WASHINGTON (CNN) – Comments by a bipartisan trio of moderate senators Sunday suggest that the Obama administration and more liberal Senate Democrats could be in for a fight if plans to overhaul the nation’s health care delivery system focus primarily on a public health insurance option.
Moderate Republican Sen. Susan Collins of Maine said Sunday that she found an approach involving private health insurance co-operatives “far preferable to the government-run plan that has been discussed by the administration.”
Sen. Ben Nelson of Omaha, a moderate Democrat, struck a similar note, suggesting that his party should look first at trying to make current private health insurance options operate more effectively and for more people.
“I think the government role can be a back-up,” Nelson said Sunday on CNN’s State of the Union.
“What we want to do is we want to make sure that we preserve what’s there,” Nelson added, “and be able to have competition but to do it in a way that you don’t destabilize the insurance for 200 million Americans [while] trying to provide for 42 to 46 million Americans to have health insurance as well.”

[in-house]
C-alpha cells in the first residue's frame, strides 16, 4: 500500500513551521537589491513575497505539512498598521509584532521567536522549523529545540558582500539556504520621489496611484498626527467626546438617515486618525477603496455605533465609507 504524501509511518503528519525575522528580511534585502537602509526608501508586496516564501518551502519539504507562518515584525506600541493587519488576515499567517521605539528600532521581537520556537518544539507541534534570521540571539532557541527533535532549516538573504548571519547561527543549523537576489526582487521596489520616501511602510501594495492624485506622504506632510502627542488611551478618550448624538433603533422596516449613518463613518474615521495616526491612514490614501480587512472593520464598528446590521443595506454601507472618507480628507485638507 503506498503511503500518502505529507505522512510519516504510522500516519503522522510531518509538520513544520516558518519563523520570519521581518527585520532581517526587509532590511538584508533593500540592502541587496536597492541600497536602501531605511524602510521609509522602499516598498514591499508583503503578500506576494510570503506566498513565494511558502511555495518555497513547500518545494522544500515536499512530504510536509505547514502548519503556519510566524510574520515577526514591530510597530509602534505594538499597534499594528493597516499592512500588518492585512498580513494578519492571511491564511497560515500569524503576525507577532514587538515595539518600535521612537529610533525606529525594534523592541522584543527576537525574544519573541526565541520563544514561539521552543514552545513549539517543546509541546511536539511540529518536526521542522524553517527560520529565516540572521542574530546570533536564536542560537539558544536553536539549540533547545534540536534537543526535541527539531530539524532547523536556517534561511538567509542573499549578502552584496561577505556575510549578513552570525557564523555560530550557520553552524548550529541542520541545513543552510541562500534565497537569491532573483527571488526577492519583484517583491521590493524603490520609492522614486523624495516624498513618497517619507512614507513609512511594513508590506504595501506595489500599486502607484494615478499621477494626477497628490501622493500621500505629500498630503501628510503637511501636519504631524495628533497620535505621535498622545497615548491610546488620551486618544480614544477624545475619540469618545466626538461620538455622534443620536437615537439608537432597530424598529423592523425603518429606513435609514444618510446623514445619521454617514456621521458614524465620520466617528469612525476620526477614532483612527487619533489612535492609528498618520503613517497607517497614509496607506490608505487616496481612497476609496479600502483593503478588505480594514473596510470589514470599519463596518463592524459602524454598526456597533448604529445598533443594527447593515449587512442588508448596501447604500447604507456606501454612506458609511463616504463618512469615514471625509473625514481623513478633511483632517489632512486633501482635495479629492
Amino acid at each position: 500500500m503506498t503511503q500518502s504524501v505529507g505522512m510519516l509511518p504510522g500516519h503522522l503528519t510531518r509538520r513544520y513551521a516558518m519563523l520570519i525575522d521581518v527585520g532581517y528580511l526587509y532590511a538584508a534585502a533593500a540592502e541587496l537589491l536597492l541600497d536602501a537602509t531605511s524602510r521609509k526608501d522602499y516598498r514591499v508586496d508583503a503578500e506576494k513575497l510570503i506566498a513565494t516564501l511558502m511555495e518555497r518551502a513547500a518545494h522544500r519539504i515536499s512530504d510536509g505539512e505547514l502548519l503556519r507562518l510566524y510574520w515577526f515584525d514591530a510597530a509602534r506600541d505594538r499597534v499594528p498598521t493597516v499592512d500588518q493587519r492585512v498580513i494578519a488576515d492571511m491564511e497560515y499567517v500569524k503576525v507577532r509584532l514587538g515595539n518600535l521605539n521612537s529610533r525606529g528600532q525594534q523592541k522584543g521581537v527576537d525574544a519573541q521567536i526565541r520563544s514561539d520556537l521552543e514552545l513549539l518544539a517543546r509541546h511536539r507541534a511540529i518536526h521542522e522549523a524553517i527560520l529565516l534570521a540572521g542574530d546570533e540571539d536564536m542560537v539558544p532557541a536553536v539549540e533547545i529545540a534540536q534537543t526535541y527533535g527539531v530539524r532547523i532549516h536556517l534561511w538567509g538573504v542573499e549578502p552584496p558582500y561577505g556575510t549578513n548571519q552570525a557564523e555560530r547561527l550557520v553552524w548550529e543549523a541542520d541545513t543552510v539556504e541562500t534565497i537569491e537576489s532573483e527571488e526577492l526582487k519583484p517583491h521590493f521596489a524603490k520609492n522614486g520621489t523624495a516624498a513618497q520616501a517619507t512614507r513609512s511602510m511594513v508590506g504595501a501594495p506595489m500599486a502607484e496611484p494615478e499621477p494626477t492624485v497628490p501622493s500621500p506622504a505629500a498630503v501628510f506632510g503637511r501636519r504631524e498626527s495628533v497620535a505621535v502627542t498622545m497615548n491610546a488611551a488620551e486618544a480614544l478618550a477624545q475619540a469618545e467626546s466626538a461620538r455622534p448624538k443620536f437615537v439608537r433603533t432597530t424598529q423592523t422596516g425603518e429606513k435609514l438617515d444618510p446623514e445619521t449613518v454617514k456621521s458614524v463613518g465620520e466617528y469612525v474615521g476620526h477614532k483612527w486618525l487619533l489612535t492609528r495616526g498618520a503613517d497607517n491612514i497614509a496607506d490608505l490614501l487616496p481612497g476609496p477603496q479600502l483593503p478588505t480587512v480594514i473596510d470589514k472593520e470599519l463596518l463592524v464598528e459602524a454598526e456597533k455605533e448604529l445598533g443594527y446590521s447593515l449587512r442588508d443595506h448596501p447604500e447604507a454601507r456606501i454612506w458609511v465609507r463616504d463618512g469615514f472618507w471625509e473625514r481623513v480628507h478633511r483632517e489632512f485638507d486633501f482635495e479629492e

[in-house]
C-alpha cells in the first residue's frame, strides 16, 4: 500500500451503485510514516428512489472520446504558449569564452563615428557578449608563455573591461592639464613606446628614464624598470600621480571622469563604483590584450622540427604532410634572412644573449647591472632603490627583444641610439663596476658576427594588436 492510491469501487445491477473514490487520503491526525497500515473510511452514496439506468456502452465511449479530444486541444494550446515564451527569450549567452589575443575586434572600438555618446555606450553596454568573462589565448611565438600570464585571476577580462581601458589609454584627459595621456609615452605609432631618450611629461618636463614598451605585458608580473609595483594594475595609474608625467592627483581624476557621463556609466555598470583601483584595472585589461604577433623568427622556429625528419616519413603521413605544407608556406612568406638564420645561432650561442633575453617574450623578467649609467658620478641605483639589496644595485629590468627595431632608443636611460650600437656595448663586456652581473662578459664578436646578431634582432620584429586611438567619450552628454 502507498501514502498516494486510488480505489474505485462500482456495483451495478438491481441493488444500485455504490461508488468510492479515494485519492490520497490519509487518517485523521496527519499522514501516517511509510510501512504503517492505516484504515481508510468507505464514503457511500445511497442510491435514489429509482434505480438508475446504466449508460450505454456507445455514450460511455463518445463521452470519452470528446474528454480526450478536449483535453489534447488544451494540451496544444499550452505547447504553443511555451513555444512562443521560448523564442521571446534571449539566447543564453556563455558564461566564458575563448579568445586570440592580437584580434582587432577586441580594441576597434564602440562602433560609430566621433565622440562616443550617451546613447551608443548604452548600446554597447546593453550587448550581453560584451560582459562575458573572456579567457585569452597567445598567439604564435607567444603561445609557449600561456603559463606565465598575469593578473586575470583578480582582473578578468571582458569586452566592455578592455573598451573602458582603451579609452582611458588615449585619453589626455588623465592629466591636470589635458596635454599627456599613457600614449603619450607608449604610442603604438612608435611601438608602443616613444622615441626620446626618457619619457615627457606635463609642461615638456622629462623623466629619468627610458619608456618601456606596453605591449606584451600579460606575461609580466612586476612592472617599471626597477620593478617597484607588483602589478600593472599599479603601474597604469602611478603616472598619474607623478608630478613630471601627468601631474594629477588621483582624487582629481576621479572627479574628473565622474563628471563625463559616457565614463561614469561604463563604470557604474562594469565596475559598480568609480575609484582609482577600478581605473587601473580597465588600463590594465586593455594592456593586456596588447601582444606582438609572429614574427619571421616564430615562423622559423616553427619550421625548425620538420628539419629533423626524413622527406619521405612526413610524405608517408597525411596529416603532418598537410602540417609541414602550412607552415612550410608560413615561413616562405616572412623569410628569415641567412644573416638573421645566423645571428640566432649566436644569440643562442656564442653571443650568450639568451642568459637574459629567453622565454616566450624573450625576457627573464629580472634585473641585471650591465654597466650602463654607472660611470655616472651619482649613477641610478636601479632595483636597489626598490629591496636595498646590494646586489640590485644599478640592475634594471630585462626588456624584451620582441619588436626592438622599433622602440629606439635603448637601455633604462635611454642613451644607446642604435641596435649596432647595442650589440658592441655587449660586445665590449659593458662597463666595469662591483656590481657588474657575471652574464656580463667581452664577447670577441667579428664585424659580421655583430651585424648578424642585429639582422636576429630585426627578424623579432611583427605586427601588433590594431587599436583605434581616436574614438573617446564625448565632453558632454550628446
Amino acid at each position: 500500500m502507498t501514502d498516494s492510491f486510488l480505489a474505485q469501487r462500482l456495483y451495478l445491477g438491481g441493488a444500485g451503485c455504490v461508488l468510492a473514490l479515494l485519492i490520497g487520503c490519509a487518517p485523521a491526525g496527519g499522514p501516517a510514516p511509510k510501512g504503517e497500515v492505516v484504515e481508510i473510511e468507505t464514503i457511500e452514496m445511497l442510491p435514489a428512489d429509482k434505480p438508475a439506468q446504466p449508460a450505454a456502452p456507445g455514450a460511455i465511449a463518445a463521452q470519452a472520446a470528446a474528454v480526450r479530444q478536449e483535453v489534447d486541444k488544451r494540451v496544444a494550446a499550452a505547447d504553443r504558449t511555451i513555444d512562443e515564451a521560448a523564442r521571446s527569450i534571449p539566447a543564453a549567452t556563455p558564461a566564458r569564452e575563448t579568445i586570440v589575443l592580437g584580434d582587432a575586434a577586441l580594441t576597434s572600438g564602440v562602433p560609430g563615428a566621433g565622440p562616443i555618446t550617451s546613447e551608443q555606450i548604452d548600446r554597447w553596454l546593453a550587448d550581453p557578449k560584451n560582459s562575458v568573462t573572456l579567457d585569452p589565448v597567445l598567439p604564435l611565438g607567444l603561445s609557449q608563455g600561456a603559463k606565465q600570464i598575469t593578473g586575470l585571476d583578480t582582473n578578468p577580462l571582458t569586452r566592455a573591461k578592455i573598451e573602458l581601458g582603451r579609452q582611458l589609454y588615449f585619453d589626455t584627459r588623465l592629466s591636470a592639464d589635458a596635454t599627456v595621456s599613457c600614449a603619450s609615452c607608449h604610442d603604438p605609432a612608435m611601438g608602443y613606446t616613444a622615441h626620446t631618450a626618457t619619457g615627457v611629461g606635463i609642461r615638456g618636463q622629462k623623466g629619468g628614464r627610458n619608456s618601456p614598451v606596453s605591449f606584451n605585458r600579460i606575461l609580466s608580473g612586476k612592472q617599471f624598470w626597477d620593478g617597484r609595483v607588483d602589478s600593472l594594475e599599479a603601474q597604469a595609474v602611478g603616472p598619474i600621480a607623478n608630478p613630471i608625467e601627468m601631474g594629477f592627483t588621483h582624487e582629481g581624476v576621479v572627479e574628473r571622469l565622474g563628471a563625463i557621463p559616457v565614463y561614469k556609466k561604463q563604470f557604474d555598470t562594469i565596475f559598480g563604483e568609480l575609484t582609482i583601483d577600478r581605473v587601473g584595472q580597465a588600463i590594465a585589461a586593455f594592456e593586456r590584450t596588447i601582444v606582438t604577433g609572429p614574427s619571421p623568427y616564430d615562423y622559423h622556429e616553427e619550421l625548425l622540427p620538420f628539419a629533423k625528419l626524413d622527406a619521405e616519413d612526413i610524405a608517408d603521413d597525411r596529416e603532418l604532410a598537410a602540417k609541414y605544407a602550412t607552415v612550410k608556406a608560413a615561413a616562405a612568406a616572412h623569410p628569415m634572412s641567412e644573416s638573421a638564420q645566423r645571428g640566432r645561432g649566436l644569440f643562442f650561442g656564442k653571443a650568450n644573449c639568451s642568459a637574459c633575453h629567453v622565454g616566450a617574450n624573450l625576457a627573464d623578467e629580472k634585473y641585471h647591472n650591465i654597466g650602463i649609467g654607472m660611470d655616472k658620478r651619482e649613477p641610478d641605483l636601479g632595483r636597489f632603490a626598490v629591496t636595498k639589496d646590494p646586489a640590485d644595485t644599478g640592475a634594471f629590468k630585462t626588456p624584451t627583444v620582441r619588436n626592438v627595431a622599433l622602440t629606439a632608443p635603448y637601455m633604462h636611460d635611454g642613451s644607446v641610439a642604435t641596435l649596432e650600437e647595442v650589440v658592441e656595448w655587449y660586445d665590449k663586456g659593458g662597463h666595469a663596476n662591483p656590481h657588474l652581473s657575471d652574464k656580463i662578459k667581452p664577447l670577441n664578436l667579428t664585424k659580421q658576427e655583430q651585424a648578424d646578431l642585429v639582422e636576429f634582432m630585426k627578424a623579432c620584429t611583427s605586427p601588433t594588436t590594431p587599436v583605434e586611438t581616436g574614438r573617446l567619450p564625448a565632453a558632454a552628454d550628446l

Democrat Kent Conrad, chairman of the Senate Budget Committee, was blunt about the upcoming consideration of health care reform in the Senate.
“The problem is votes,” Conrad told CNN Chief National Correspondent John King. “I think you are in a 60-vote environment,” said Conrad, rejecting the possibility of using special Senate rules that would require just 51 votes to pass health care reform. “And that means you’ve got to attract some Republicans as well as holding virtually all of the Democrats together. And that I don’t believe is possible with the pure public option. I don’t think the votes are there.”
The senators also signaled Sunday that major battles are ahead over how to pay for health care reform.
Asked whether the country could afford health care reform right now, Sen. Collins responded that “the president’s budget projects deficits that simply are not sustainable in the long run.”
While not disagreeing with Collins about the long-term financial implications of the president’s plans, Sen. Conrad said health care reform should be carried out now even with its potentially high price tag.
“We can’t afford not to,” he said. “This is something that we simply must do for our families, for our businesses, for the country itself.”